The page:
Welcome to our second post on the Classical and Neoclassical Jazz Series! In this series of posts, we will analyze the emergence of classical and neoclassical jazz in the 80s, from the point of view of a jazz critic using Berendt and Huesmann’s The Jazz Book as our reference.
In the previous post of the classical and neoclassical jazz series, we talked about the latest developments in 80s jazz and how it called forth the birth of neoclassical jazz. If you didn’t read it, don’t forget to check that post before swiping right! It is not a surprise that the birth of classical coincides with the neoclassical trends in contemporary jazz. It is because classical jazz was a countertrend for neoclassical jazz, meaning it was a trend as to respond and oppose neoclassical jazz.
Classical jazz was pretty much a continuation of neo-bop jazz. It is easy to state what neo-bop musicians developed during the 70s, they renewed and recreated bebop jazz. Classical jazz musicians followed the same path, along with the admiration of their audience. Along with its obvious difference from neoclassical jazz and free jazz, the musicians of the trend considered themselves as “heirs” of bebop music. It is also important to mention that classical jazz embedded many new contemporary elements like modality, tempo shifts, and freer forms.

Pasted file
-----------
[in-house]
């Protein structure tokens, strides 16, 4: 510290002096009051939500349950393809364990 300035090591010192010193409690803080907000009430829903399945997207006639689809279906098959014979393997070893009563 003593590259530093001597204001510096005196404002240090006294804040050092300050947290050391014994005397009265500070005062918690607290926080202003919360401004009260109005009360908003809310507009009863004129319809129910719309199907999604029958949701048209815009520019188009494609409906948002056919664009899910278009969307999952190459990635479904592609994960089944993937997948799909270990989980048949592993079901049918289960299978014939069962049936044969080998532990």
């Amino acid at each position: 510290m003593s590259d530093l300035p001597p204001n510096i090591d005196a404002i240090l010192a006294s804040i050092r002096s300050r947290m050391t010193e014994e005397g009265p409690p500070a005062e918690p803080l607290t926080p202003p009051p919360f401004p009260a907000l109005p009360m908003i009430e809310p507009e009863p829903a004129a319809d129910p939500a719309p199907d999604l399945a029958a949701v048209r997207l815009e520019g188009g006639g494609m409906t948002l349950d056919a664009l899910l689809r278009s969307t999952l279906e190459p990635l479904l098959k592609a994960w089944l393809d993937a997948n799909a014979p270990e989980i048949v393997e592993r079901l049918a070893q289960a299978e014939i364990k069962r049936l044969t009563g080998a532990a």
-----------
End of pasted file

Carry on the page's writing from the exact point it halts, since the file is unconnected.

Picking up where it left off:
These implementations identified with classical jazz. The idea behind this opposition to neoclassical jazz has its root in basic questions about jazz and jazz history. What is jazz? What is the root of modern jazz? While neoclassical jazz musicians and theorists answered this question with free jazz, classical jazz musicians’ answer was the good old bebop jazz. This was the whole idea behind classical jazz which brings together all classicist musicians.